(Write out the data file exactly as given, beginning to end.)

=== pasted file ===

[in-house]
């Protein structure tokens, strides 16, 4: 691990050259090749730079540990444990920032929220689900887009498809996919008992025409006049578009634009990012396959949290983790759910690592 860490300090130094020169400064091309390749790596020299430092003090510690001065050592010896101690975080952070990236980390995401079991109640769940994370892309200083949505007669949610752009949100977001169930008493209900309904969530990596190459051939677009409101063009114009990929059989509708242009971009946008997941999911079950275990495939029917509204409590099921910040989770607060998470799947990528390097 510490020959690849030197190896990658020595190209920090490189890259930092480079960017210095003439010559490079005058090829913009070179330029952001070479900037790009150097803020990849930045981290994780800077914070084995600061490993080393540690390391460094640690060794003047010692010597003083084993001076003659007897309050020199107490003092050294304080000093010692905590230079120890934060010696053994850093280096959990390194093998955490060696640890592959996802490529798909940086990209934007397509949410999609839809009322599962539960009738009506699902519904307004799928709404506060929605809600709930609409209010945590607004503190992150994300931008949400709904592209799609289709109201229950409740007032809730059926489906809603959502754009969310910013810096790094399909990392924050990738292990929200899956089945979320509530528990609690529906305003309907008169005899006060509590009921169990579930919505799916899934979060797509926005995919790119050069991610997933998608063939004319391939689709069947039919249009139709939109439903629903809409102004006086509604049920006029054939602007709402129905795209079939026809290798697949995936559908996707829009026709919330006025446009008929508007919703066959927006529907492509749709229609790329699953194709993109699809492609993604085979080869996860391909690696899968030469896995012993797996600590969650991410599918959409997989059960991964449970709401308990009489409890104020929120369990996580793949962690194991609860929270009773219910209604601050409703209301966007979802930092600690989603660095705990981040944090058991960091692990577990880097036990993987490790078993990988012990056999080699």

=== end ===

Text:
[in-house]
């Protein structure tokens, strides 16, 4: 691990050259090749730079540990444990920032929220689900887009498809996919008992025409006049578009634009990012396959949290983790759910690592 860490300090130094020169400064091309390749790596020299430092003090510690001065050592010896101690975080952070990236980390995401079991109640769940994370892309200083949505007669949610752009949100977001169930008493209900309904969530990596190459051939677009409101063009114009990929059989509708242009971009946008997941999911079950275990495939029917509204409590099921910040989770607060998470799947990528390097 510490020959690849030197190896990658020595190209920090490189890259930092480079960017210095003439010559490079005058090829913009070179330029952001070479900037790009150097803020990849930045981290994780800077914070084995600061490993080393540690390391460094640690060794003047010692010597003083084993001076003659007897309050020199107490003092050294304080000093010692905590230079120890934060010696053994850093280096959990390194093998955490060696640890592959996802490529798909940086990209934007397509949410999609839809009322599962539960009738009506699902519904307004799928709404506060929605809600709930609409209010945590607004503190992150994300931008949400709904592209799609289709109201229950409740007032809730059926489906809603959502754009969310910013810096790094399909990392924050990738292990929200899956089945979320509530528990609690529906305003309907008169005899006060509590009921169990579930919505799916899934979060797509926005995919790119050069991610997933998608063939004319391939689709069947039919249009139709939109439903629903809409102004006086509604049920006029054939602007709402129905795209079939026809290798697949995936559908996707829009026709919330006025446009008929508007919703066959927006529907492509749709229609790329699953194709993109699809492609993604085979080869996860391909690696899968030469896995012993797996600590969650991410599918959409997989059960991964449970709401308990009489409890104020929120369990996580793949962690194991609860929270009773219910209604601050409703209301966007979802930092600690989603660095705990981040944090058991960091692990577990880097036990993987490790078993990988012990056999080699």